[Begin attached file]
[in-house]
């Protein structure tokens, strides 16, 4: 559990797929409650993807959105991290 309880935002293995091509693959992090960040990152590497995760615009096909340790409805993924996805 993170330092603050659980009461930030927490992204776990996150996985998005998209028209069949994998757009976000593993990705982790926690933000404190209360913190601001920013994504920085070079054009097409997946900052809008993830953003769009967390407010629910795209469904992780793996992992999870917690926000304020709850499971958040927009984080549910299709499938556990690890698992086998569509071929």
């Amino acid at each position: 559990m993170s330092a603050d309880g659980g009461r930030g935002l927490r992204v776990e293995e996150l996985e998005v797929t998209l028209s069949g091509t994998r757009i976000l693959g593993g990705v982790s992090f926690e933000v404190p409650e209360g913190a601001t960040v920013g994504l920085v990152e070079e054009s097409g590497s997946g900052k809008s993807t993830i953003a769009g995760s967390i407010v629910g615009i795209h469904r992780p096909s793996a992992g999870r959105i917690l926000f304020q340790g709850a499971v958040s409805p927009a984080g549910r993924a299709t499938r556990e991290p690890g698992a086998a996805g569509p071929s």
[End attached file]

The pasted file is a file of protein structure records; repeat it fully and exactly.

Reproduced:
[in-house]
């Protein structure tokens, strides 16, 4: 559990797929409650993807959105991290 309880935002293995091509693959992090960040990152590497995760615009096909340790409805993924996805 993170330092603050659980009461930030927490992204776990996150996985998005998209028209069949994998757009976000593993990705982790926690933000404190209360913190601001920013994504920085070079054009097409997946900052809008993830953003769009967390407010629910795209469904992780793996992992999870917690926000304020709850499971958040927009984080549910299709499938556990690890698992086998569509071929």
């Amino acid at each position: 559990m993170s330092a603050d309880g659980g009461r930030g935002l927490r992204v776990e293995e996150l996985e998005v797929t998209l028209s069949g091509t994998r757009i976000l693959g593993g990705v982790s992090f926690e933000v404190p409650e209360g913190a601001t960040v920013g994504l920085v990152e070079e054009s097409g590497s997946g900052k809008s993807t993830i953003a769009g995760s967390i407010v629910g615009i795209h469904r992780p096909s793996a992992g999870r959105i917690l926000f304020q340790g709850a499971v958040s409805p927009a984080g549910r993924a299709t499938r556990e991290p690890g698992a086998a996805g569509p071929s």